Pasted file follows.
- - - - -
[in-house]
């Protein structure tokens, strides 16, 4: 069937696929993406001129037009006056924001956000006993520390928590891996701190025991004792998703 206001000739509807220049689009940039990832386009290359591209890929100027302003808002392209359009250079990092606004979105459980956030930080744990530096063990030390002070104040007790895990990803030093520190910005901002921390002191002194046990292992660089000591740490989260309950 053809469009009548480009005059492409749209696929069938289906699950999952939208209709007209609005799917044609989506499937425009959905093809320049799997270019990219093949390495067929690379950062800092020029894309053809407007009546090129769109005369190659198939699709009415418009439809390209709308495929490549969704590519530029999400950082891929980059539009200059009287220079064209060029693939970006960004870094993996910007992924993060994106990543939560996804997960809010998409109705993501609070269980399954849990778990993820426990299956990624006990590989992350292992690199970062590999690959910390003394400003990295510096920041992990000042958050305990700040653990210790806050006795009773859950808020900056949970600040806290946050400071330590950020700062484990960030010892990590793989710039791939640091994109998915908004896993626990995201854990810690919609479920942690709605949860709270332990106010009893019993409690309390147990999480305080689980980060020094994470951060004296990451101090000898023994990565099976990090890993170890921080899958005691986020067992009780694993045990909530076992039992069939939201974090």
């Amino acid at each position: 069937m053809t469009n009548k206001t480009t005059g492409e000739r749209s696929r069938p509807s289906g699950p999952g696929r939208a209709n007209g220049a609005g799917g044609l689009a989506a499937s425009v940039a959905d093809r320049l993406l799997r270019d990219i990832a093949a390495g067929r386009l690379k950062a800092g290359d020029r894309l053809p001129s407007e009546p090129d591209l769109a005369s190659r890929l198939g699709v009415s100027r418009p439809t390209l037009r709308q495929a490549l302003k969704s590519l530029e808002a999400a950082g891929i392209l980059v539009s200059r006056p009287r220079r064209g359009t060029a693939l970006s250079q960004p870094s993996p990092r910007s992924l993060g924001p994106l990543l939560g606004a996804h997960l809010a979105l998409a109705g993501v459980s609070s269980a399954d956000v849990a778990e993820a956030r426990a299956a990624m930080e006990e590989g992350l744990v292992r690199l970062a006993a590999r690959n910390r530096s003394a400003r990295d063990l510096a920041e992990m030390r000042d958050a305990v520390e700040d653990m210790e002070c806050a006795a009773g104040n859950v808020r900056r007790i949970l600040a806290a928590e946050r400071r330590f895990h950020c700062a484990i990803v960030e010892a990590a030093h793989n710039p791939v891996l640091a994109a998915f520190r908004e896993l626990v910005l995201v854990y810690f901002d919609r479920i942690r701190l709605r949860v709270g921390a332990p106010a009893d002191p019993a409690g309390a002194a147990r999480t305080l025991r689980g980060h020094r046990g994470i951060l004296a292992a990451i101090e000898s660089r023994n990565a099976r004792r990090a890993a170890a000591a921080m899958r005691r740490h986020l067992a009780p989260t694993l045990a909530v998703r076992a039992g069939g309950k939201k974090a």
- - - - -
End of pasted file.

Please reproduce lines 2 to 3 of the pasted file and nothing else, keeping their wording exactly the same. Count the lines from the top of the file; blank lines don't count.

């Protein structure tokens, strides 16, 4: 069937696929993406001129037009006056924001956000006993520390928590891996701190025991004792998703 206001000739509807220049689009940039990832386009290359591209890929100027302003808002392209359009250079990092606004979105459980956030930080744990530096063990030390002070104040007790895990990803030093520190910005901002921390002191002194046990292992660089000591740490989260309950 053809469009009548480009005059492409749209696929069938289906699950999952939208209709007209609005799917044609989506499937425009959905093809320049799997270019990219093949390495067929690379950062800092020029894309053809407007009546090129769109005369190659198939699709009415418009439809390209709308495929490549969704590519530029999400950082891929980059539009200059009287220079064209060029693939970006960004870094993996910007992924993060994106990543939560996804997960809010998409109705993501609070269980399954849990778990993820426990299956990624006990590989992350292992690199970062590999690959910390003394400003990295510096920041992990000042958050305990700040653990210790806050006795009773859950808020900056949970600040806290946050400071330590950020700062484990960030010892990590793989710039791939640091994109998915908004896993626990995201854990810690919609479920942690709605949860709270332990106010009893019993409690309390147990999480305080689980980060020094994470951060004296990451101090000898023994990565099976990090890993170890921080899958005691986020067992009780694993045990909530076992039992069939939201974090």
């Amino acid at each position: 069937m053809t469009n009548k206001t480009t005059g492409e000739r749209s696929r069938p509807s289906g699950p999952g696929r939208a209709n007209g220049a609005g799917g044609l689009a989506a499937s425009v940039a959905d093809r320049l993406l799997r270019d990219i990832a093949a390495g067929r386009l690379k950062a800092g290359d020029r894309l053809p001129s407007e009546p090129d591209l769109a005369s190659r890929l198939g699709v009415s100027r418009p439809t390209l037009r709308q495929a490549l302003k969704s590519l530029e808002a999400a950082g891929i392209l980059v539009s200059r006056p009287r220079r064209g359009t060029a693939l970006s250079q960004p870094s993996p990092r910007s992924l993060g924001p994106l990543l939560g606004a996804h997960l809010a979105l998409a109705g993501v459980s609070s269980a399954d956000v849990a778990e993820a956030r426990a299956a990624m930080e006990e590989g992350l744990v292992r690199l970062a006993a590999r690959n910390r530096s003394a400003r990295d063990l510096a920041e992990m030390r000042d958050a305990v520390e700040d653990m210790e002070c806050a006795a009773g104040n859950v808020r900056r007790i949970l600040a806290a928590e946050r400071r330590f895990h950020c700062a484990i990803v960030e010892a990590a030093h793989n710039p791939v891996l640091a994109a998915f520190r908004e896993l626990v910005l995201v854990y810690f901002d919609r479920i942690r701190l709605r949860v709270g921390a332990p106010a009893d002191p019993a409690g309390a002194a147990r999480t305080l025991r689980g980060h020094r046990g994470i951060l004296a292992a990451i101090e000898s660089r023994n990565a099976r004792r990090a890993a170890a000591a921080m899958r005691r740490h986020l067992a009780p989260t694993l045990a909530v998703r076992a039992g069939g309950k939201k974090a």